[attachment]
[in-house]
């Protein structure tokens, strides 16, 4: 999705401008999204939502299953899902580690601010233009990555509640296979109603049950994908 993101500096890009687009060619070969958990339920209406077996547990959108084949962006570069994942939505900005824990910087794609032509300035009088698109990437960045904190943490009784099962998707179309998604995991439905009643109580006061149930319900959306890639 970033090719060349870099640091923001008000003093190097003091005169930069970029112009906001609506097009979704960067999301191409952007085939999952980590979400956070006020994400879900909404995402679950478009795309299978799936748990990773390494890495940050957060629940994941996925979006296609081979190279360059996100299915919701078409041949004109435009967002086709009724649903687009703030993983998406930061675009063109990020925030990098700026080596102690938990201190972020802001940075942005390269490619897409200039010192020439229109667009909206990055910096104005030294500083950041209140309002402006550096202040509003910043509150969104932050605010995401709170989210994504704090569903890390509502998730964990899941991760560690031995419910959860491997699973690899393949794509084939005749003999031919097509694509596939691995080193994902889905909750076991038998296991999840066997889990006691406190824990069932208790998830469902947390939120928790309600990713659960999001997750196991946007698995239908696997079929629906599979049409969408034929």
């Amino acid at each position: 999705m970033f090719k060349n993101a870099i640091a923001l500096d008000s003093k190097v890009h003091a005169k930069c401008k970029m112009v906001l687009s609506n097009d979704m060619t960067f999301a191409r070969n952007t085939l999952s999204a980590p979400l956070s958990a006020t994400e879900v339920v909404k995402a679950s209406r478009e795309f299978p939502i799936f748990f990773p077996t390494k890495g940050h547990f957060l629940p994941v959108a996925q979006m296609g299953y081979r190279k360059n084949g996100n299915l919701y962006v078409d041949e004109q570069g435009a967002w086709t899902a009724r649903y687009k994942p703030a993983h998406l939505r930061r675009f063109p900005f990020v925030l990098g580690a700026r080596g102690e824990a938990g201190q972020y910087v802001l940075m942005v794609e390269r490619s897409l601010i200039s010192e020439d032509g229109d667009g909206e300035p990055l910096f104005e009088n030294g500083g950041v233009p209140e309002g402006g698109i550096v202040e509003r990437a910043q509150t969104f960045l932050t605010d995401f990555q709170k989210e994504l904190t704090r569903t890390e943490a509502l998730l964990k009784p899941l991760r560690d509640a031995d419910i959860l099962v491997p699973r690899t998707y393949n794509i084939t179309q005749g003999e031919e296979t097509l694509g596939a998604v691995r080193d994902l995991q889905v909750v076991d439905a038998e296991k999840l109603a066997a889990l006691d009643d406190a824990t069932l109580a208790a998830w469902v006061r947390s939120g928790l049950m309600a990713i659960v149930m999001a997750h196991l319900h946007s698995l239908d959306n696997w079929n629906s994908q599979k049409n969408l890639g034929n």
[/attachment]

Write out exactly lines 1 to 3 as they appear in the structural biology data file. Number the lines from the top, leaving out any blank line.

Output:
[in-house]
């Protein structure tokens, strides 16, 4: 999705401008999204939502299953899902580690601010233009990555509640296979109603049950994908 993101500096890009687009060619070969958990339920209406077996547990959108084949962006570069994942939505900005824990910087794609032509300035009088698109990437960045904190943490009784099962998707179309998604995991439905009643109580006061149930319900959306890639 970033090719060349870099640091923001008000003093190097003091005169930069970029112009906001609506097009979704960067999301191409952007085939999952980590979400956070006020994400879900909404995402679950478009795309299978799936748990990773390494890495940050957060629940994941996925979006296609081979190279360059996100299915919701078409041949004109435009967002086709009724649903687009703030993983998406930061675009063109990020925030990098700026080596102690938990201190972020802001940075942005390269490619897409200039010192020439229109667009909206990055910096104005030294500083950041209140309002402006550096202040509003910043509150969104932050605010995401709170989210994504704090569903890390509502998730964990899941991760560690031995419910959860491997699973690899393949794509084939005749003999031919097509694509596939691995080193994902889905909750076991038998296991999840066997889990006691406190824990069932208790998830469902947390939120928790309600990713659960999001997750196991946007698995239908696997079929629906599979049409969408034929």
């Amino acid at each position: 999705m970033f090719k060349n993101a870099i640091a923001l500096d008000s003093k190097v890009h003091a005169k930069c401008k970029m112009v906001l687009s609506n097009d979704m060619t960067f999301a191409r070969n952007t085939l999952s999204a980590p979400l956070s958990a006020t994400e879900v339920v909404k995402a679950s209406r478009e795309f299978p939502i799936f748990f990773p077996t390494k890495g940050h547990f957060l629940p994941v959108a996925q979006m296609g299953y081979r190279k360059n084949g996100n299915l919701y962006v078409d041949e004109q570069g435009a967002w086709t899902a009724r649903y687009k994942p703030a993983h998406l939505r930061r675009f063109p900005f990020v925030l990098g580690a700026r080596g102690e824990a938990g201190q972020y910087v802001l940075m942005v794609e390269r490619s897409l601010i200039s010192e020439d032509g229109d667009g909206e300035p990055l910096f104005e009088n030294g500083g950041v233009p209140e309002g402006g698109i550096v202040e509003r990437a910043q509150t969104f960045l932050t605010d995401f990555q709170k989210e994504l904190t704090r569903t890390e943490a509502l998730l964990k009784p899941l991760r560690d509640a031995d419910i959860l099962v491997p699973r690899t998707y393949n794509i084939t179309q005749g003999e031919e296979t097509l694509g596939a998604v691995r080193d994902l995991q889905v909750v076991d439905a038998e296991k999840l109603a066997a889990l006691d009643d406190a824990t069932l109580a208790a998830w469902v006061r947390s939120g928790l049950m309600a990713i659960v149930m999001a997750h196991l319900h946007s698995l239908d959306n696997w079929n629906s994908q599979k049409n969408l890639g034929n």